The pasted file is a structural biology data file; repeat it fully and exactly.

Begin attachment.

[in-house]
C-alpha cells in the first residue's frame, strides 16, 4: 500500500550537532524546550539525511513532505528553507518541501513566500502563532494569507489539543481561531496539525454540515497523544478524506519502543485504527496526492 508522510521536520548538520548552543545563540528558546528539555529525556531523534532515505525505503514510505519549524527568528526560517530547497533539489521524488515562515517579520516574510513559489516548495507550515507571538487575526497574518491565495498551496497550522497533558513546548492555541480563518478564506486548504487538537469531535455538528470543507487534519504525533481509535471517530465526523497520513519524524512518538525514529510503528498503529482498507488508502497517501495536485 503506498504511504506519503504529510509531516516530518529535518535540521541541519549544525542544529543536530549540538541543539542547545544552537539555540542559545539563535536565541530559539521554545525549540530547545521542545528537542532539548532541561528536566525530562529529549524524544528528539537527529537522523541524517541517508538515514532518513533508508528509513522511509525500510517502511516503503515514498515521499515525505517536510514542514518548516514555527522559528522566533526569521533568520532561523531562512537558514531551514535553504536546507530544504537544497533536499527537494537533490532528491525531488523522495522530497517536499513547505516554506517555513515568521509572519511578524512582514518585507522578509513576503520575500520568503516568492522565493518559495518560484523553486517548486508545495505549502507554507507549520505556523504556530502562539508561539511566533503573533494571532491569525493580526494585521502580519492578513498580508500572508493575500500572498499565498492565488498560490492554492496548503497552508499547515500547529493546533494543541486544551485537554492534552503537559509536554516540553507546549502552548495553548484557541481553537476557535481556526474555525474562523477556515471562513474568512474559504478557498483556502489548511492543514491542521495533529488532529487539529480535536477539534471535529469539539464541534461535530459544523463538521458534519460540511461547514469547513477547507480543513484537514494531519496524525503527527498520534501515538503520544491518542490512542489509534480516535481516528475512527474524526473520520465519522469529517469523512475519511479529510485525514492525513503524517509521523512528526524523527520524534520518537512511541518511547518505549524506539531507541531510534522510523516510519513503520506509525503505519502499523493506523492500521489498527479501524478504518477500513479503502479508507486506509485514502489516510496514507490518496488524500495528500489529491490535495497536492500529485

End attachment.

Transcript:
[in-house]
C-alpha cells in the first residue's frame, strides 16, 4: 500500500550537532524546550539525511513532505528553507518541501513566500502563532494569507489539543481561531496539525454540515497523544478524506519502543485504527496526492 508522510521536520548538520548552543545563540528558546528539555529525556531523534532515505525505503514510505519549524527568528526560517530547497533539489521524488515562515517579520516574510513559489516548495507550515507571538487575526497574518491565495498551496497550522497533558513546548492555541480563518478564506486548504487538537469531535455538528470543507487534519504525533481509535471517530465526523497520513519524524512518538525514529510503528498503529482498507488508502497517501495536485 503506498504511504506519503504529510509531516516530518529535518535540521541541519549544525542544529543536530549540538541543539542547545544552537539555540542559545539563535536565541530559539521554545525549540530547545521542545528537542532539548532541561528536566525530562529529549524524544528528539537527529537522523541524517541517508538515514532518513533508508528509513522511509525500510517502511516503503515514498515521499515525505517536510514542514518548516514555527522559528522566533526569521533568520532561523531562512537558514531551514535553504536546507530544504537544497533536499527537494537533490532528491525531488523522495522530497517536499513547505516554506517555513515568521509572519511578524512582514518585507522578509513576503520575500520568503516568492522565493518559495518560484523553486517548486508545495505549502507554507507549520505556523504556530502562539508561539511566533503573533494571532491569525493580526494585521502580519492578513498580508500572508493575500500572498499565498492565488498560490492554492496548503497552508499547515500547529493546533494543541486544551485537554492534552503537559509536554516540553507546549502552548495553548484557541481553537476557535481556526474555525474562523477556515471562513474568512474559504478557498483556502489548511492543514491542521495533529488532529487539529480535536477539534471535529469539539464541534461535530459544523463538521458534519460540511461547514469547513477547507480543513484537514494531519496524525503527527498520534501515538503520544491518542490512542489509534480516535481516528475512527474524526473520520465519522469529517469523512475519511479529510485525514492525513503524517509521523512528526524523527520524534520518537512511541518511547518505549524506539531507541531510534522510523516510519513503520506509525503505519502499523493506523492500521489498527479501524478504518477500513479503502479508507486506509485514502489516510496514507490518496488524500495528500489529491490535495497536492500529485